The Hungarian community in Slovenia – Prekmurje
Prekmurje [Muravidék] covers a 910 square km area in the north-eastern corner of Slovenia, bordered by Austria, Hungary and Croatia. Famous for its wines, this hilly region at the foot of the Alps is also zig-zagged by the Hungarian-Slovenian linguistic boundary. The number of Hungarians, including people in some way attached to Hungarians, is estimated to be 8, 10, or 12 thousand. Most Hungarians are found in the south and southeast corner of the region in the vicinity of Lendava [Alsólendva] and Dobrovnik [Dobronak]. While in the early 20th century, a quarter of the area’s population was Hungarian, the figure has dropped to 6-8 per cent by now. The assimilation of geographically marginalized minorities continues to this day, with the added impact of emigration and negative demographic trends.
Slovenia’s independence (1991) consolidated the legal status of the two autochthonous communities (Hungarian and Italian), which were then defined as constitutional categories. Already in the Yugoslav era, minorities had independent cultural institutions and guaranteed representation in local government and parliament. In five municipalities, the Hungarian community has minority self-governments, and is represented by a regional organization, the Prekmurje Hungarian Self-Governing National Community. The two languages, Hungarian and Slovenian, are considered to be equal in theory in areas stipulated by law; mother-tongue instruction can be implemented based on independent curricula; minority self-governments have the power of veto on issues affecting the community, including the question of financing.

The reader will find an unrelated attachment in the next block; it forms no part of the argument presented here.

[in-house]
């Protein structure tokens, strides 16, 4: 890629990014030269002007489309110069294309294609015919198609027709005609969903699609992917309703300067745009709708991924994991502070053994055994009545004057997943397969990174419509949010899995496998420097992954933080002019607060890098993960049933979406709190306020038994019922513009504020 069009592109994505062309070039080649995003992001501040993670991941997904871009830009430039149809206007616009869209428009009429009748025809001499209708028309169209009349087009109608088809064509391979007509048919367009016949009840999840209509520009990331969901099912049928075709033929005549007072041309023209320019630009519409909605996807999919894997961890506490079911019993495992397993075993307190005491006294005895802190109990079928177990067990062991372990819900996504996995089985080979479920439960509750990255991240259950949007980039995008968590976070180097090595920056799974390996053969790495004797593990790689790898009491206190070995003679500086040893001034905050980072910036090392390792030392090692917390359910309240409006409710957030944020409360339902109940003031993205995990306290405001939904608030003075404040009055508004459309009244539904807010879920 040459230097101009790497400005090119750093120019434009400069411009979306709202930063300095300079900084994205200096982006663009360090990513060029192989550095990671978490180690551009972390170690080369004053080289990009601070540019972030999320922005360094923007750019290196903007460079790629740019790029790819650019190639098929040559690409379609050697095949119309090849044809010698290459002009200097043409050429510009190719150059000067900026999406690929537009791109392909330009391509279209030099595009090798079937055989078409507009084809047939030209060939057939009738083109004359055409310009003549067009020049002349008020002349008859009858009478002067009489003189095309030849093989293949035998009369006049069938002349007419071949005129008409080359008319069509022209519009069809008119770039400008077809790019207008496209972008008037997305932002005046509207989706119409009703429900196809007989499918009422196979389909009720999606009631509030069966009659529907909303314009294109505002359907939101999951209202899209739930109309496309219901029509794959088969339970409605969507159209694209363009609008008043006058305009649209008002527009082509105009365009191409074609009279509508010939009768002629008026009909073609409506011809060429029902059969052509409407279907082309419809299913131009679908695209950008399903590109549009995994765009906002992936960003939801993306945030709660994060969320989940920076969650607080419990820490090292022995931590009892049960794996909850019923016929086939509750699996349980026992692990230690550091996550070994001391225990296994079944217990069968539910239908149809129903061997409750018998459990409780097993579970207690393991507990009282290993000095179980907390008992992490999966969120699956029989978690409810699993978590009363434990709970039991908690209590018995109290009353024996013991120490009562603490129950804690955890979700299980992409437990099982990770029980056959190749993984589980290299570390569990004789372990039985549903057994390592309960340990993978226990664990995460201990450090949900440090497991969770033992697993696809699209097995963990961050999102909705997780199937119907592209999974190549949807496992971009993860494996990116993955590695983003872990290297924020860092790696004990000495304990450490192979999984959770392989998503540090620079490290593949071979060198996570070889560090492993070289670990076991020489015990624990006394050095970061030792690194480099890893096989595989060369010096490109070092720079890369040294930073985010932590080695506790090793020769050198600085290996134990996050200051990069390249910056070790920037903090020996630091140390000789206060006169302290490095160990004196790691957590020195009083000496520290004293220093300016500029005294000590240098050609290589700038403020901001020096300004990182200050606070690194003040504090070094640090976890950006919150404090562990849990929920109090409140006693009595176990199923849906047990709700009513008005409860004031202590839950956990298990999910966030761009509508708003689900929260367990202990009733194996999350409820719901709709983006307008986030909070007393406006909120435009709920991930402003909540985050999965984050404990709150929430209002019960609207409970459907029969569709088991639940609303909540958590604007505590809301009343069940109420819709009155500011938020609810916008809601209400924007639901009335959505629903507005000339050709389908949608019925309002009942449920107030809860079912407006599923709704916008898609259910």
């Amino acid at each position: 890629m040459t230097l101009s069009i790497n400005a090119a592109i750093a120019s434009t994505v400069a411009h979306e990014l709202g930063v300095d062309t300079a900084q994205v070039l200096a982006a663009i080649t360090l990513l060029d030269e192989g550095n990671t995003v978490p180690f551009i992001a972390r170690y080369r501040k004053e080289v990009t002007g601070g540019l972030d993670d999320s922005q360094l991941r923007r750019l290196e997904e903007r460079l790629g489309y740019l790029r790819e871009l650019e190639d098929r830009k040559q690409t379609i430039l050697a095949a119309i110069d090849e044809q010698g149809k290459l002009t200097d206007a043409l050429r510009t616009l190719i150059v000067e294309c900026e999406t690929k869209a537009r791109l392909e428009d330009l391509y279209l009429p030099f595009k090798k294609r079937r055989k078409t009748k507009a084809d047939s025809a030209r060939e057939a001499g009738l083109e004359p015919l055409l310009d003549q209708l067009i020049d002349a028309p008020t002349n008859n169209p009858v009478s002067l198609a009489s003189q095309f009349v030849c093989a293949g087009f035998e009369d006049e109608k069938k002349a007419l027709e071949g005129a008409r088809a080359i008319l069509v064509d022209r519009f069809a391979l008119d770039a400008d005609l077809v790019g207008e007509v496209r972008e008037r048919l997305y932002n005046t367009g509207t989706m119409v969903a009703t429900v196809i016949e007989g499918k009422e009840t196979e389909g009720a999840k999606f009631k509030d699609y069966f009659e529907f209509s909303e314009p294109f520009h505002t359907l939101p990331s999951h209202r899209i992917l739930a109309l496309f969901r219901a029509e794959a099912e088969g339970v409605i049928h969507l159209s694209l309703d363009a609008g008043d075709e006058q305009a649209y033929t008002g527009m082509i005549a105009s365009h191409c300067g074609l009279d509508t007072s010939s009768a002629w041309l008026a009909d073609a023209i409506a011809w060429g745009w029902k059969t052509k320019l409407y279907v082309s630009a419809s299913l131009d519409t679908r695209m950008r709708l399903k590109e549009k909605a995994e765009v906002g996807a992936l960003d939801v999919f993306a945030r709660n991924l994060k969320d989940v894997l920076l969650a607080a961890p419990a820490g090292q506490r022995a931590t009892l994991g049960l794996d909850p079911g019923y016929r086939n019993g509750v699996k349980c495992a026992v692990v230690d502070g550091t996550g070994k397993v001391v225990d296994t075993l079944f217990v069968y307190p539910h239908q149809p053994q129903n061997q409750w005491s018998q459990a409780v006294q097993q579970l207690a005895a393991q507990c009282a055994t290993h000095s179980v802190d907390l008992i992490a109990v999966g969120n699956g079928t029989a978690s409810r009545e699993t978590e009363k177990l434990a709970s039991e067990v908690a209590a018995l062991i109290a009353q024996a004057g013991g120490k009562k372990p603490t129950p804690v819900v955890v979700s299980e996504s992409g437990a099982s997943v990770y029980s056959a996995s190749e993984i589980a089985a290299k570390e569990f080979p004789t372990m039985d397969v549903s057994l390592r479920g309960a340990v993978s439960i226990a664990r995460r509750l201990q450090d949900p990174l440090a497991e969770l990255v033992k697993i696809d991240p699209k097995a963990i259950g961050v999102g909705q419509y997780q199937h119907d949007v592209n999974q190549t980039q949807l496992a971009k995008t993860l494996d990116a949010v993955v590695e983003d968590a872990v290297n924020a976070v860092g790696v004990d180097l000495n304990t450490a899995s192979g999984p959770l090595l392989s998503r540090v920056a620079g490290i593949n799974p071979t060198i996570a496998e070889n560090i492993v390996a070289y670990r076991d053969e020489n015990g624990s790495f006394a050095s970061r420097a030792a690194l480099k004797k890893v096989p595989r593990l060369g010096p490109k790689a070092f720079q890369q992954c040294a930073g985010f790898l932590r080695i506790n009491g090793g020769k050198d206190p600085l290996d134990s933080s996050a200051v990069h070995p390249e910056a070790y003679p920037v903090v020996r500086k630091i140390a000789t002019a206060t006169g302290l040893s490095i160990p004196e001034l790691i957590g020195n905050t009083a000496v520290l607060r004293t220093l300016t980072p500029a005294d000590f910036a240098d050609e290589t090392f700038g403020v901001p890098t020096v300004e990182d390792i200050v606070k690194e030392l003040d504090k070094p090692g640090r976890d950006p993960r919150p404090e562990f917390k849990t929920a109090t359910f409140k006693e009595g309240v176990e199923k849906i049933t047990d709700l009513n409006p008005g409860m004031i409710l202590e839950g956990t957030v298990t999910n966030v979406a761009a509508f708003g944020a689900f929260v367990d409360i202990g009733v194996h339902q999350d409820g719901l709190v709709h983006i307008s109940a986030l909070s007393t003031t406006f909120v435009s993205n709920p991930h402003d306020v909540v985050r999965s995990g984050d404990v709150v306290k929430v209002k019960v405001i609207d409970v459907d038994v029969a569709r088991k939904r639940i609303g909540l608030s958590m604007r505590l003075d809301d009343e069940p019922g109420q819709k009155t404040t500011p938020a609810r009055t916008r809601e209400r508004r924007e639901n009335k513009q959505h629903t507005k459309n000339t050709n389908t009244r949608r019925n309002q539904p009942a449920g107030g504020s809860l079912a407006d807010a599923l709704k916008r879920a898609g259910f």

The minority rights system established in Slovenia is widely accepted: it may well be considered as exemplary. There are, however, serious deficiencies in the implementation of an institutional system which should serve the preservation of linguistic and cultural identity and the survival of communities. The bilingual education model will not curb assimilation: the rate of mixed marriages is around 50%, and most of the children born identify with the majority nation. Members of a small and declining community, lagging behind on the periphery of a more advanced economic entity, are faced with serious challenges regarding the preservation of their national identity. The implementation of bilingual administration is often hampered in practice. Unsettled issues of financing put a strain on the relationship between minority self-governments on the one hand and the central government and local governments on the other. Due to domestic political tensions, proposed legislation on minorities has been stalled since 2008.